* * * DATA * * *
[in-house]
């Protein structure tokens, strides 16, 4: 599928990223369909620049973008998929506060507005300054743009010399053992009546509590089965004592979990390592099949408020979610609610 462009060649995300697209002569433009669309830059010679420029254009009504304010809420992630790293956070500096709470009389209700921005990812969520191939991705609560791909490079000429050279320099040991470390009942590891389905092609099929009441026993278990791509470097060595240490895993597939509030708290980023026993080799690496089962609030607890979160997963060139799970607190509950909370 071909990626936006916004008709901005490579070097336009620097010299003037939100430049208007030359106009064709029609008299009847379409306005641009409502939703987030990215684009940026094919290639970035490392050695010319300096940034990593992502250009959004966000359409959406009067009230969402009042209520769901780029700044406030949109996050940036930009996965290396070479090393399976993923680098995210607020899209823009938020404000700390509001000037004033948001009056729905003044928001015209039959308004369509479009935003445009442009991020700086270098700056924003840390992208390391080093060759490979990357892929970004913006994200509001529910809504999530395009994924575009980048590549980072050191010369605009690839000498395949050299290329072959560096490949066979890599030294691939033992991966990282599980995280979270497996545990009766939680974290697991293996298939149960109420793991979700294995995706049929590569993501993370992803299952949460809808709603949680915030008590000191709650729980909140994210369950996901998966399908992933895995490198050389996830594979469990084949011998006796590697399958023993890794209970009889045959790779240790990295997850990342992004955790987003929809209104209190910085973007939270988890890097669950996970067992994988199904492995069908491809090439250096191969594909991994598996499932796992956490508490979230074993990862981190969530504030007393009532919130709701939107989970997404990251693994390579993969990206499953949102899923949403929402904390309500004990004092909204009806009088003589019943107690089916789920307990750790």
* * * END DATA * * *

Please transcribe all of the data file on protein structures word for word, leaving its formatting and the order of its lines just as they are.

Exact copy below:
[in-house]
């Protein structure tokens, strides 16, 4: 599928990223369909620049973008998929506060507005300054743009010399053992009546509590089965004592979990390592099949408020979610609610 462009060649995300697209002569433009669309830059010679420029254009009504304010809420992630790293956070500096709470009389209700921005990812969520191939991705609560791909490079000429050279320099040991470390009942590891389905092609099929009441026993278990791509470097060595240490895993597939509030708290980023026993080799690496089962609030607890979160997963060139799970607190509950909370 071909990626936006916004008709901005490579070097336009620097010299003037939100430049208007030359106009064709029609008299009847379409306005641009409502939703987030990215684009940026094919290639970035490392050695010319300096940034990593992502250009959004966000359409959406009067009230969402009042209520769901780029700044406030949109996050940036930009996965290396070479090393399976993923680098995210607020899209823009938020404000700390509001000037004033948001009056729905003044928001015209039959308004369509479009935003445009442009991020700086270098700056924003840390992208390391080093060759490979990357892929970004913006994200509001529910809504999530395009994924575009980048590549980072050191010369605009690839000498395949050299290329072959560096490949066979890599030294691939033992991966990282599980995280979270497996545990009766939680974290697991293996298939149960109420793991979700294995995706049929590569993501993370992803299952949460809808709603949680915030008590000191709650729980909140994210369950996901998966399908992933895995490198050389996830594979469990084949011998006796590697399958023993890794209970009889045959790779240790990295997850990342992004955790987003929809209104209190910085973007939270988890890097669950996970067992994988199904492995069908491809090439250096191969594909991994598996499932796992956490508490979230074993990862981190969530504030007393009532919130709701939107989970997404990251693994390579993969990206499953949102899923949403929402904390309500004990004092909204009806009088003589019943107690089916789920307990750790």